New research reveals that healthy behavior in midlife can significantly improve the well-being of individuals as they age.
Investigators observed that combining behaviors such as not smoking, moderate alcohol consumption, exercise, and eating fruits and vegetables daily makes it significantly more likely people will stay healthy as they age.
The study is published in the Canadian Medical Association Journal (CMAJ).
“Our study shows the cumulative impact of healthy behaviors on successful aging — the greater the number of healthy behaviors, the greater the benefit,” writes Séverine Sabia, Ph.D., with the Department of Epidemiology and Public Health, University College London.
Successful aging was defined as maintaining the ability to function well with good mobility, cognitive skills, respiratory function, mental health and no chronic diseases such as diabetes, cancer, heart disease, stroke or disability at age 60 years or older.
Normal aging included people who were alive at the end of the 16-year study but who had chronic disease and/or lower scores on functioning and mental health.
“Among members of a large cohort of British men and women 42-63 years of age at baseline, all four healthy behaviors examined during midlife … were associated with greater odds of successfully aging during a 16-year follow-up,” write the authors.
“Compared with participants who engaged in no healthy behaviors, those who engaged in all four healthy behaviors had greater odds of aging successfully.”
Researchers in the UK and France studied 5,100 men and women from the Whitehall II public health survey who did not have cancer, heart disease or stroke in the assessment phase from 1991 to 1994. They then followed this cohort from 2007 to 2009.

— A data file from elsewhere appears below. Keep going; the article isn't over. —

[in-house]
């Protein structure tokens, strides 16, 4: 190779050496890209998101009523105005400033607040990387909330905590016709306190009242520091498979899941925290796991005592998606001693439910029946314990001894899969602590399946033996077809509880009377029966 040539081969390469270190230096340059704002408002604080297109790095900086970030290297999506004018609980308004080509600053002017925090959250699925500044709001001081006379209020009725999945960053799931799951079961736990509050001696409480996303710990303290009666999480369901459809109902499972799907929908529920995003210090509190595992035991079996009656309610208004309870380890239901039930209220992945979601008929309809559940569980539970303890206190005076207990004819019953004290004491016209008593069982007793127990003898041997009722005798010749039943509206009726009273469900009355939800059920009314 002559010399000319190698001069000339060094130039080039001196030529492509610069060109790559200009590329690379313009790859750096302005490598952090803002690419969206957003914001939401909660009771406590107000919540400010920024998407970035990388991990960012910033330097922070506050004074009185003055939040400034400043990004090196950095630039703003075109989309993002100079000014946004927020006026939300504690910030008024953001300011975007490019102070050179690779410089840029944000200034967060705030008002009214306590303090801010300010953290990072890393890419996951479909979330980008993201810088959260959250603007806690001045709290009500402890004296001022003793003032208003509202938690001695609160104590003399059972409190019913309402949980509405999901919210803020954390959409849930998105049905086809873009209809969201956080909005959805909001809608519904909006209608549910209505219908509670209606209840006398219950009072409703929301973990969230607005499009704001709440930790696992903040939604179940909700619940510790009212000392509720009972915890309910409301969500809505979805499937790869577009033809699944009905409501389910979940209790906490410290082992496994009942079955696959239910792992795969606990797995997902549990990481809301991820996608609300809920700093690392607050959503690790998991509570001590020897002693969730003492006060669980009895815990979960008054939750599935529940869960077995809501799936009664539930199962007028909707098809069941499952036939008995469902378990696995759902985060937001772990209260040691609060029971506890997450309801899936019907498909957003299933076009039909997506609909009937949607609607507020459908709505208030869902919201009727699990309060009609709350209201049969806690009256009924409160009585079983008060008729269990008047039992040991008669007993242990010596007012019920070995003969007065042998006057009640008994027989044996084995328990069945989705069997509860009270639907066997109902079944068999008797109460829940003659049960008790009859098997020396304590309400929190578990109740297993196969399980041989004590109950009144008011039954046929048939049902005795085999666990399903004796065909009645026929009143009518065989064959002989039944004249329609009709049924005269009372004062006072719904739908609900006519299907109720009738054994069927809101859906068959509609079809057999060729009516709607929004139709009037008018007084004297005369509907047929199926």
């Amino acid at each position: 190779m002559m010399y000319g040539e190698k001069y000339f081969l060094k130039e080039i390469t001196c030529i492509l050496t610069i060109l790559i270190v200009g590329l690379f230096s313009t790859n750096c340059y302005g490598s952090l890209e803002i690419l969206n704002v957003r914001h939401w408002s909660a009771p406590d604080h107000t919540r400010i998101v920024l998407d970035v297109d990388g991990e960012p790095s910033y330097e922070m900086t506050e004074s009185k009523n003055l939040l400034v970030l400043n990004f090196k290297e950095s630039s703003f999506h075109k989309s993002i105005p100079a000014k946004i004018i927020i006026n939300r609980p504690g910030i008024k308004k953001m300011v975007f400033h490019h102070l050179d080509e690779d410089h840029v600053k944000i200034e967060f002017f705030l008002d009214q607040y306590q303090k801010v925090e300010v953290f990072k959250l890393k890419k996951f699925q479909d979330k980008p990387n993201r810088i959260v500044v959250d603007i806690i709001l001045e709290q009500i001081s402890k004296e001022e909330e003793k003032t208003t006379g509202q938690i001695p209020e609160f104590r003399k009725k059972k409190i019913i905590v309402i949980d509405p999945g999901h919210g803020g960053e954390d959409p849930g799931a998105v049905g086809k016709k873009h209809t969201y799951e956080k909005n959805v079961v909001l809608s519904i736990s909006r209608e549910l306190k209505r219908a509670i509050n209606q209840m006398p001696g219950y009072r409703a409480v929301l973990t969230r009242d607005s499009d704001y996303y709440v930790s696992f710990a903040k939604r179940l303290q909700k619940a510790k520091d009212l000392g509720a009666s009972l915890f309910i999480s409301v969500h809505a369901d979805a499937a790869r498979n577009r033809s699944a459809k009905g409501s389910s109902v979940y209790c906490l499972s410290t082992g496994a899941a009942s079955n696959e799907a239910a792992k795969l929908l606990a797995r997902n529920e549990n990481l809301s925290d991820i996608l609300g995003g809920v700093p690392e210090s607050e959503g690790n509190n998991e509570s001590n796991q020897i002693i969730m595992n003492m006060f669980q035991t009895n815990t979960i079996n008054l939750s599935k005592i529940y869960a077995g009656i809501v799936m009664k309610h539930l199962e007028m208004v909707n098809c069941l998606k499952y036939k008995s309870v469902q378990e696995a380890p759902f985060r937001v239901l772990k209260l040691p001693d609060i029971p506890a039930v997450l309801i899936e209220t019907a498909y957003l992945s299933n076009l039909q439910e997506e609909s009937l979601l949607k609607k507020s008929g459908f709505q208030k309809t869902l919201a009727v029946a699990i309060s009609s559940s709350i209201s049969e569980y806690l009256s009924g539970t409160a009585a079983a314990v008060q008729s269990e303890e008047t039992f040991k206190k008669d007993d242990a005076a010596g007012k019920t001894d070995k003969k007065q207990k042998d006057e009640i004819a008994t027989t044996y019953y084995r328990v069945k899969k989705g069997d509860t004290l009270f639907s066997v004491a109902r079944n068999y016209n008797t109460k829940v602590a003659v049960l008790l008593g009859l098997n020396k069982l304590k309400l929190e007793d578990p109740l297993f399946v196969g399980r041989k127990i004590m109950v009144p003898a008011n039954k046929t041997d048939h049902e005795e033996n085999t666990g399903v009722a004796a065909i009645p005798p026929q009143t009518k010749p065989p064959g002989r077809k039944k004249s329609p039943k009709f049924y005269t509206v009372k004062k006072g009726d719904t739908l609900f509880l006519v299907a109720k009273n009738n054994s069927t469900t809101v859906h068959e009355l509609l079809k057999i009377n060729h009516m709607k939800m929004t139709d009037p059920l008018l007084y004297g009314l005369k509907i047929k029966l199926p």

Of the total participants, 549 died during follow-up, and 953 were classified as successfully aging while the remaining people aged normally.
People in the successfully aging group were younger than the normally aging group (mean age 49.7 versus 51.3 years), and 81 percent were married compared with 78 percent in the second group and 71 percent in the deceased group.
Education appears to play a role in aging as successful agers were more likely to have higher education than the normally aging group (32 percent v. 24 percent ) and 18 percent in the deceased group.
In the study population, five percent of people did not engage in any of the four healthy behaviors.
“Although individual healthy behaviors are moderately associated with successful aging, their combined impact is quite substantial. Multiple healthy behaviors appear to increase the chance of reaching old age disease-free and fully functional in an additive manner,” concluded the authors.
The take-home message is a healthy lifestyle includes exercise, diet, moderate alcohol consumption and not smoking. The good news is that following this path of good behavior is linked to successful aging.